The finished photopile will comprise a hollow cylinder 30 centimeters in diameter, 30 centimeters long, and have walls 1 millimeter in thickness incorporating 1200 series cells each 0.25 millimeter thick along the axial direction. It will generate over 500 volts open circuit under infrared radiation from a 2000° K. thermal source.
The jackscrew 90 supports geared motor 96 which causes the jackscrew 90 to rise as the jackscrew rises by engagement of threads and jackscrew 90 with collar 92. Guide rods 98 engaging linear bearings 100 in support beam 94 prevent the motor housing from rotating yet permit the motor 96 to rise with the jackscrew. These mechanisms are carefully made to suppress vibration and jerky motion.
The germanium source 20 incorporates means to accurately maintain the level of liquid germanium at aperture 22 where a meniscus will engage and feed the growing photopile. Level sensor 24 controls a motor 26 that drives a displacer piston 28 into the reservoir of molten germanium to hold the level constant as germanium is consumed by the growth process. The displacer piston 28, the germanium reservoir 20, and the mixing loop 30 are made of fused quartz. The mixing loop 30 circulates the molten germanium enabling it to be maintained at a substantially uniform temperature. A faraday effect pump comprised of a magnet 32, tungsten electrodes 34, and a current source 36 drives the circulation. An induction heating coil 40 heats the germanium in reservoir 20 to maintain its temperature at approximately 950° C., just above the 937° C. melting point. The initial charge of polycrystalline solid germanium is semiconductor or solar grade pure and doped with boron to a concentration of 1.0×1016 acceptors per cubic centimeter. Insulation (not shown) should enclose the reservoir and circulation loop.
The aperture 22 defines the size and shape of the germanium meniscus, and thus strongly influences the wall thickness of the growing cylinder. In order to form a convex meniscus, it must be made in a material that is not wetted by the melt, i.e., fused quartz. The temperature in the growth region and the speed of platter rotation also influence wall thickness and crystal quality. These are carefully controlled throughout the growth process.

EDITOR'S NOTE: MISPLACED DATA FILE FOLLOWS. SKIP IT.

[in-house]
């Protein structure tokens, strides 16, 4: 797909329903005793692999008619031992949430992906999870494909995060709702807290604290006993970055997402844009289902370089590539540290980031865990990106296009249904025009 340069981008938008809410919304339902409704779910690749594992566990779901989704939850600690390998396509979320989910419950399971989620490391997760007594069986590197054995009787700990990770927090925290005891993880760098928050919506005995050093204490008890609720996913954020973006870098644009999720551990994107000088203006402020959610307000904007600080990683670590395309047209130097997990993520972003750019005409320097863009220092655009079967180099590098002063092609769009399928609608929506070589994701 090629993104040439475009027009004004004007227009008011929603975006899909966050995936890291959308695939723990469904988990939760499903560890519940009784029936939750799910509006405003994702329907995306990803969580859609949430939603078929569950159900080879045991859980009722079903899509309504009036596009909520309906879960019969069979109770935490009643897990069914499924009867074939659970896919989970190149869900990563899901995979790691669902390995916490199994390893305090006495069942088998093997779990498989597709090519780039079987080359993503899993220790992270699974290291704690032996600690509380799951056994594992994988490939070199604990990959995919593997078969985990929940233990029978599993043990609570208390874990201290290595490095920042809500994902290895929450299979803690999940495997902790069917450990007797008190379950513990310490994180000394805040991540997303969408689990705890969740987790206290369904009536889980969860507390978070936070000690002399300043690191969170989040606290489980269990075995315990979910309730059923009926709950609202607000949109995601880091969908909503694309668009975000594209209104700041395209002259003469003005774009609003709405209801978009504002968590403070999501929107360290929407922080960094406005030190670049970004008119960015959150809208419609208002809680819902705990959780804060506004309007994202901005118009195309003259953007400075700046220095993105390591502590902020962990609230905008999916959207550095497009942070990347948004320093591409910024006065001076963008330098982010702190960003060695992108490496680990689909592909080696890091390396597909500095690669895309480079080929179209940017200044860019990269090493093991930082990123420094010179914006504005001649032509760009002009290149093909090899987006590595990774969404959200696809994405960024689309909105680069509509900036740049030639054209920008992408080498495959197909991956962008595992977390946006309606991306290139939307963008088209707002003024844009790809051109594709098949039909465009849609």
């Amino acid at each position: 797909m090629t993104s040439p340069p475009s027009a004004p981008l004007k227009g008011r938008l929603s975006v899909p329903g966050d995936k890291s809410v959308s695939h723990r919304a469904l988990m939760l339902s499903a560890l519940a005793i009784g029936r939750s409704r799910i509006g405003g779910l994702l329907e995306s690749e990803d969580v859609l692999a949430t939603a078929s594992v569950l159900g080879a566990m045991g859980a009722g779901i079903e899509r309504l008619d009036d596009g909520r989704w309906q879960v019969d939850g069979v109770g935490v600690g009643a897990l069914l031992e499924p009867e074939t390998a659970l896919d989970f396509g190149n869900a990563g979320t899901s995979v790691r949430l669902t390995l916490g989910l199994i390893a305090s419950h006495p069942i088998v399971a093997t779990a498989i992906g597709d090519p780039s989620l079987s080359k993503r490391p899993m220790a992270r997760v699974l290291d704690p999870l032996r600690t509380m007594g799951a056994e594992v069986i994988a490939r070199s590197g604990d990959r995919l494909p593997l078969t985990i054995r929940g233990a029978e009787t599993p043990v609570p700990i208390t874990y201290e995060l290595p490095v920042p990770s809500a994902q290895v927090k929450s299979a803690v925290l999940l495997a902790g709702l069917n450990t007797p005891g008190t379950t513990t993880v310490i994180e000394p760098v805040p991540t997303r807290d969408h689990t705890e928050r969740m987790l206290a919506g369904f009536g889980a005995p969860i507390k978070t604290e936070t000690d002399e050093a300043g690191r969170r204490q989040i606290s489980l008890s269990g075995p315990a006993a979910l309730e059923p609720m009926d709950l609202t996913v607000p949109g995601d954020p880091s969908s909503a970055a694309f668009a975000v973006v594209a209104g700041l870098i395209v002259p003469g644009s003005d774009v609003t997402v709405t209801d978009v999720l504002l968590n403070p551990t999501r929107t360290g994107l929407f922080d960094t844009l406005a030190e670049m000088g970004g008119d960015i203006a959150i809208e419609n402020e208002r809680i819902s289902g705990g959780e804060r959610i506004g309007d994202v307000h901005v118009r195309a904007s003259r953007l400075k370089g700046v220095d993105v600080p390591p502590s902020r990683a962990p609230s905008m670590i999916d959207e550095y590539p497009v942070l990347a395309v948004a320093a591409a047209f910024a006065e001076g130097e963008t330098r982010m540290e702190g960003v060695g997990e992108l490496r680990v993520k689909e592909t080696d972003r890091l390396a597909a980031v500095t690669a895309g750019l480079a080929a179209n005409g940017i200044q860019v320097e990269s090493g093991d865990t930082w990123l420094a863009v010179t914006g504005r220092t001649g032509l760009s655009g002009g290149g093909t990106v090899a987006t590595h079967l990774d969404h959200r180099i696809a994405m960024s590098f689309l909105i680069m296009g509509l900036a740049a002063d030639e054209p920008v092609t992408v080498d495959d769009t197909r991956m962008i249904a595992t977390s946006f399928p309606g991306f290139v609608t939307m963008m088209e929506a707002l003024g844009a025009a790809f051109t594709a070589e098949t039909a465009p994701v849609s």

To assure that the germanium will nucleate on the seed crystal and not elsewhere, the lower edge of the pre-form is pre-coated with a layer of aluminum approximately 500 nanometers thick. Aluminum melts at 660° C. When it briefly contacts the molten germanium at 950° C. the aluminum melts to create a liquid interface between the freezing germanium and the previously grown layer. This allows the growing crystal to follow the orientation of the seed without interference by nucleation at the interface. This momentarily molten aluminum interface between the growing crystal and the previously grown layer of the photopile will be maintained throughout the growth process. The initial aluminum layer will serve as one of the two end contacts of the photopile.
After temperatures and other source rates are established with closed shutters, the growth is commenced by positioning the seed crystal 76 over the aperture 22 at the starting height, then raising the germanium meniscus in aperture 22 to meet the seed, using the displacer piston in the germanium reservoir. When the molten germanium meniscus contacts the seed, the motor 96 is started to begin the growth process. Crystal growth then proceeds from the seed along the lower edge of the pre-form 74 as the platter 70 rotates with the jackscrew 90. Then motor 26 drives the displacer piston 28 through another jackscrew mechanism responsive to the output of a level sensor 24 to maintain the germanium meniscus at constant level as the material is consumed.